At once fierce, determined, and poignant… A magic then comes into it, a would-be witchcraft in spirit.
—Robert Duncan, 1973
Fifteen Poems is a republication of a lyrical sequence of poems that Bobbie Louise Hawkins wrote and read in 1971 in Bolinas. This book includes an introduction by Robert Duncan (1973) and an interview of Hawkins and Barbara Henning talking about the poems and the context (2012).
“Hawkins first read these poems publicly at a reading with poet Joanne Kyger in San Francisco in 1971 shortly after writing them. Robert Duncan attended the reading and was struck by her poem “The Thought That Was Called Helen” afterward he asked for a copy of the poem because, as he said, “I wanted to see whether you were taking material from H.D., but this is the Gnostic Helen”. Hawkins’ poem attests to a feminine identity which Duncan understood and appreciated. These poems mark the beginning of her start as a writer emerging out from the shadows cast by male peers.”
—Patrick James Dunagan review for HTML Giant. (October 7, 2012).
Interview & Discussion with Bobbie Louise Hawkins: By Barbara Henning
When I was at Naropa for the Summer Program in June 2011, Bobbie came to my prose chat and we planned to get together later in the week. Meanwhile, in the poetics library, I picked up a copy of her novel, One Small Saga, and read it that same night. It is beautifully written prose with poetic disjunction and rhythm, the story of a young artist on a journey to Belize with her new husband. I wanted to interview Bobbie about the book; unfortunately she was ill and I wasn’t able to see her that week. So we conducted our interview over the telephone. One phone call can lead to another, one book to another. While interviewing Bobbie and transcribing, it sometimes seemed as if I were orchestrating a series of new narratives. Walter Benjamin writes, “Every morning brings us the news of the globe, and yet we are poor in noteworthy stories.” Within this interview there are many new noteworthy Bobbie Louise Hawkins stories.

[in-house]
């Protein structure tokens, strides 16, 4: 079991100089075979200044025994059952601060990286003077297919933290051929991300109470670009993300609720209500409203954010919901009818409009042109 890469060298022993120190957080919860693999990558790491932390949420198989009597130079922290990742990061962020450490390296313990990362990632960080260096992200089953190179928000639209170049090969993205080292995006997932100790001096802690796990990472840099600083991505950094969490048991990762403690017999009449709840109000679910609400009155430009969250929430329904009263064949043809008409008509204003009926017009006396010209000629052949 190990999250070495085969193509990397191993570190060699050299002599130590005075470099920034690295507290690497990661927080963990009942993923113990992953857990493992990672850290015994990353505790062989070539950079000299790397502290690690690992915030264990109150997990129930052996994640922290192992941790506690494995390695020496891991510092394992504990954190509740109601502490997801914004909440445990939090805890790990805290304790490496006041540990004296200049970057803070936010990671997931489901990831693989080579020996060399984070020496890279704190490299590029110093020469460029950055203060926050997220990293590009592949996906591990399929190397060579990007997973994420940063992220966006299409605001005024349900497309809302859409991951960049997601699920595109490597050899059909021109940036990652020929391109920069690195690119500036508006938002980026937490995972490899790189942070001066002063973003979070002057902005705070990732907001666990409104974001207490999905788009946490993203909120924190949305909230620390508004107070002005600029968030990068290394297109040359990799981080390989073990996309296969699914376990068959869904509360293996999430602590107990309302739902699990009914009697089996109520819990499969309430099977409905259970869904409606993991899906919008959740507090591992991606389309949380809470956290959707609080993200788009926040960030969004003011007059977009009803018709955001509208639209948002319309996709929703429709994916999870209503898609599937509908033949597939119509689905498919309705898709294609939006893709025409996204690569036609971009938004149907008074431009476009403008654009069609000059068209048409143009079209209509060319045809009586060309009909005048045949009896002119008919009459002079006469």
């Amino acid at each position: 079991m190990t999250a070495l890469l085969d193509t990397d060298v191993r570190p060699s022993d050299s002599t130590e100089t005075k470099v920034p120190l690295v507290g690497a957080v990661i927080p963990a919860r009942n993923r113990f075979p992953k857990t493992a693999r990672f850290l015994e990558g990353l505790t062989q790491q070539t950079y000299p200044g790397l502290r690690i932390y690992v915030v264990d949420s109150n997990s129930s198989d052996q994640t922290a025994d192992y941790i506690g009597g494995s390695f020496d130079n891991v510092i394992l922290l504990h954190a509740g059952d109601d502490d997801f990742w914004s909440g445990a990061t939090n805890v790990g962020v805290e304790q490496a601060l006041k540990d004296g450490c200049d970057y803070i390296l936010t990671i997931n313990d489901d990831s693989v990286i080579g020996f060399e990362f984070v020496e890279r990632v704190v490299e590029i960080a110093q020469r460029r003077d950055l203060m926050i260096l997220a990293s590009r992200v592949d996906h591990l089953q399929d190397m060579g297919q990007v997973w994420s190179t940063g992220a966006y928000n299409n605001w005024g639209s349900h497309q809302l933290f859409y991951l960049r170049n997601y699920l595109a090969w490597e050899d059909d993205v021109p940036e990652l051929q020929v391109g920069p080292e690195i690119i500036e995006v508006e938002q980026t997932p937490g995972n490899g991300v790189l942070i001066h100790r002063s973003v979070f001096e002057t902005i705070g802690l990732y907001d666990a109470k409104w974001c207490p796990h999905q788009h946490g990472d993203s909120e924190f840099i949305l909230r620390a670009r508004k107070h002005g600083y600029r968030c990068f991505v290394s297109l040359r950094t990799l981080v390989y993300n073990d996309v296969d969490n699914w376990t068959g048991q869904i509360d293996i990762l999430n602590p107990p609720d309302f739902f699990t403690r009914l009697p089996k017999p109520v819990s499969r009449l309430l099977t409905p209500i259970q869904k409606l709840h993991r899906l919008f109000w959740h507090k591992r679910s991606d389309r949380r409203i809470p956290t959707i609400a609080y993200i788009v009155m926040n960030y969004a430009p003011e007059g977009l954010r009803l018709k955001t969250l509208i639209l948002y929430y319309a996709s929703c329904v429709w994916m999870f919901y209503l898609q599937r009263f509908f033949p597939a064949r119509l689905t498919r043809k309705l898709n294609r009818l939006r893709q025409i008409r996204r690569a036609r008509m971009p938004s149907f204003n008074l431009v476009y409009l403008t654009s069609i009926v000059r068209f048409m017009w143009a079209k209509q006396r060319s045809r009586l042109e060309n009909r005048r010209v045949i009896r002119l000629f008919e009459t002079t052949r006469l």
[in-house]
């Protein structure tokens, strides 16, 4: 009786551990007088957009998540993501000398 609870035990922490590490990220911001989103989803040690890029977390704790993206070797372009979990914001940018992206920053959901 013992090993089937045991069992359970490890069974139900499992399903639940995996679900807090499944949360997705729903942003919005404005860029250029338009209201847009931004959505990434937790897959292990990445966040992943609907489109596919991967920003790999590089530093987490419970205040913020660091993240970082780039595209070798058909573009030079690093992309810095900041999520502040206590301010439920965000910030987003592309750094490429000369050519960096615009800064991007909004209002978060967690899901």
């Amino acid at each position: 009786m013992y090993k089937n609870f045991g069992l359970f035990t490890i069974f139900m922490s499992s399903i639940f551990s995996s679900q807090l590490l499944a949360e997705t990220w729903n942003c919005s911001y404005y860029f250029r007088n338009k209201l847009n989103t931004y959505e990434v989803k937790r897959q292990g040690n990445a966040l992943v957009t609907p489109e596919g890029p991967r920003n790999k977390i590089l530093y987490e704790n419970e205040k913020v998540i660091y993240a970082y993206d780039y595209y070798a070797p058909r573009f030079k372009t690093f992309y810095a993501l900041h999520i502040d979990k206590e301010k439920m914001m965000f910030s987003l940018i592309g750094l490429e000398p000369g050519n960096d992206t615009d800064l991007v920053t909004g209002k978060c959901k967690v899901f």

—Barbara Henning, New York City, 2012